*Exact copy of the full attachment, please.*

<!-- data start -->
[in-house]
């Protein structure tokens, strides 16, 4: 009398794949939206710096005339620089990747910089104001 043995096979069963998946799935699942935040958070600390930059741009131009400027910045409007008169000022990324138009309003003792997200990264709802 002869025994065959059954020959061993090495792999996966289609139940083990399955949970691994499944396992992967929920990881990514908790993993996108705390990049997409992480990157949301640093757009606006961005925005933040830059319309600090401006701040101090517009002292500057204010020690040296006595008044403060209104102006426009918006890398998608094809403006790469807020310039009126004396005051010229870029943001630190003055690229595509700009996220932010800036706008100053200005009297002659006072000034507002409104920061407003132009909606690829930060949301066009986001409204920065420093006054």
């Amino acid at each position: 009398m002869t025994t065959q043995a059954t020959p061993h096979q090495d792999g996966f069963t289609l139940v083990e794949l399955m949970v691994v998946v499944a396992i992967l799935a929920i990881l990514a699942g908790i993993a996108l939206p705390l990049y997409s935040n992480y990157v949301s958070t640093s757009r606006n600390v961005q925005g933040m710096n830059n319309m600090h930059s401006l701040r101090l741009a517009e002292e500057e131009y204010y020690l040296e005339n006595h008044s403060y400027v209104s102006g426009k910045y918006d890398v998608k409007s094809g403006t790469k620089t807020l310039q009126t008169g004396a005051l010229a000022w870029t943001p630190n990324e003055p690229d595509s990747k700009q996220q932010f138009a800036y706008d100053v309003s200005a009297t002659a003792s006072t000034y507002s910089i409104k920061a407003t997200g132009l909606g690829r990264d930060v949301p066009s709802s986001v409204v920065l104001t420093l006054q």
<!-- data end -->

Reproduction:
[in-house]
């Protein structure tokens, strides 16, 4: 009398794949939206710096005339620089990747910089104001 043995096979069963998946799935699942935040958070600390930059741009131009400027910045409007008169000022990324138009309003003792997200990264709802 002869025994065959059954020959061993090495792999996966289609139940083990399955949970691994499944396992992967929920990881990514908790993993996108705390990049997409992480990157949301640093757009606006961005925005933040830059319309600090401006701040101090517009002292500057204010020690040296006595008044403060209104102006426009918006890398998608094809403006790469807020310039009126004396005051010229870029943001630190003055690229595509700009996220932010800036706008100053200005009297002659006072000034507002409104920061407003132009909606690829930060949301066009986001409204920065420093006054």
């Amino acid at each position: 009398m002869t025994t065959q043995a059954t020959p061993h096979q090495d792999g996966f069963t289609l139940v083990e794949l399955m949970v691994v998946v499944a396992i992967l799935a929920i990881l990514a699942g908790i993993a996108l939206p705390l990049y997409s935040n992480y990157v949301s958070t640093s757009r606006n600390v961005q925005g933040m710096n830059n319309m600090h930059s401006l701040r101090l741009a517009e002292e500057e131009y204010y020690l040296e005339n006595h008044s403060y400027v209104s102006g426009k910045y918006d890398v998608k409007s094809g403006t790469k620089t807020l310039q009126t008169g004396a005051l010229a000022w870029t943001p630190n990324e003055p690229d595509s990747k700009q996220q932010f138009a800036y706008d100053v309003s200005a009297t002659a003792s006072t000034y507002s910089i409104k920061a407003t997200g132009l909606g690829r990264d930060v949301p066009s709802s986001v409204v920065l104001t420093l006054q």